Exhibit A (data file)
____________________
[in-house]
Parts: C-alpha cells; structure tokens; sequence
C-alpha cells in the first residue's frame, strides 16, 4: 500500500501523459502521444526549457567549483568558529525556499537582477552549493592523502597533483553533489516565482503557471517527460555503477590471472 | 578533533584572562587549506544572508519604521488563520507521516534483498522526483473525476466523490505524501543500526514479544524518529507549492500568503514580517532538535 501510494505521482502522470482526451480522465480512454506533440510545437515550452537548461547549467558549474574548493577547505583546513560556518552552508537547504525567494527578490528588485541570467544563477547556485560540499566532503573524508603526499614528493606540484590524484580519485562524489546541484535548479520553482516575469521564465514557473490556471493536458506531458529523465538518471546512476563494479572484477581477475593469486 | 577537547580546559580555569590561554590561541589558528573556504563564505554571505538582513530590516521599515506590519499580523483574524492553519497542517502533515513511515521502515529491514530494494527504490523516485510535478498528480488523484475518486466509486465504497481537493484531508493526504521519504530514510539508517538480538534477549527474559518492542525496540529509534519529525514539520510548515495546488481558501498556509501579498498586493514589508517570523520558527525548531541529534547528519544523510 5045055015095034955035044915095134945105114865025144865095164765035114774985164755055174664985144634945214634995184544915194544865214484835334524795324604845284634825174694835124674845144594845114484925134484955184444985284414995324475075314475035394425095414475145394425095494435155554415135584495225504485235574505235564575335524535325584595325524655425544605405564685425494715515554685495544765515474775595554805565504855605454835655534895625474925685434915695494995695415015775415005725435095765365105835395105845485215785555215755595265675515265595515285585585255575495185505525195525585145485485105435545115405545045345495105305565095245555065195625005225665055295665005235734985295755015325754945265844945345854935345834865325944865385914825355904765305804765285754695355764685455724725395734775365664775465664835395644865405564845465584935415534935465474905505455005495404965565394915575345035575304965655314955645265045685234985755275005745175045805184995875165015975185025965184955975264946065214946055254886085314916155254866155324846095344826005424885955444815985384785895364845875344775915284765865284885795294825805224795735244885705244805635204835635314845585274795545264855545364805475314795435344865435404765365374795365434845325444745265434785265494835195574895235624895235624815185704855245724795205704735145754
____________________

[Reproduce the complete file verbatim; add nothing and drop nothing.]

[in-house]
Parts: C-alpha cells; structure tokens; sequence
C-alpha cells in the first residue's frame, strides 16, 4: 500500500501523459502521444526549457567549483568558529525556499537582477552549493592523502597533483553533489516565482503557471517527460555503477590471472 | 578533533584572562587549506544572508519604521488563520507521516534483498522526483473525476466523490505524501543500526514479544524518529507549492500568503514580517532538535 501510494505521482502522470482526451480522465480512454506533440510545437515550452537548461547549467558549474574548493577547505583546513560556518552552508537547504525567494527578490528588485541570467544563477547556485560540499566532503573524508603526499614528493606540484590524484580519485562524489546541484535548479520553482516575469521564465514557473490556471493536458506531458529523465538518471546512476563494479572484477581477475593469486 | 577537547580546559580555569590561554590561541589558528573556504563564505554571505538582513530590516521599515506590519499580523483574524492553519497542517502533515513511515521502515529491514530494494527504490523516485510535478498528480488523484475518486466509486465504497481537493484531508493526504521519504530514510539508517538480538534477549527474559518492542525496540529509534519529525514539520510548515495546488481558501498556509501579498498586493514589508517570523520558527525548531541529534547528519544523510 5045055015095034955035044915095134945105114865025144865095164765035114774985164755055174664985144634945214634995184544915194544865214484835334524795324604845284634825174694835124674845144594845114484925134484955184444985284414995324475075314475035394425095414475145394425095494435155554415135584495225504485235574505235564575335524535325584595325524655425544605405564685425494715515554685495544765515474775595554805565504855605454835655534895625474925685434915695494995695415015775415005725435095765365105835395105845485215785555215755595265675515265595515285585585255575495185505525195525585145485485105435545115405545045345495105305565095245555065195625005225665055295665005235734985295755015325754945265844945345854935345834865325944865385914825355904765305804765285754695355764685455724725395734775365664775465664835395644865405564845465584935415534935465474905505455005495404965565394915575345035575304965655314955645265045685234985755275005745175045805184995875165015975185025965184955975264946065214946055254886085314916155254866155324846095344826005424885955444815985384785895364845875344775915284765865284885795294825805224795735244885705244805635204835635314845585274795545264855545364805475314795435344865435404765365374795365434845325444745265434785265494835195574895235624895235624815185704855245724795205704735145754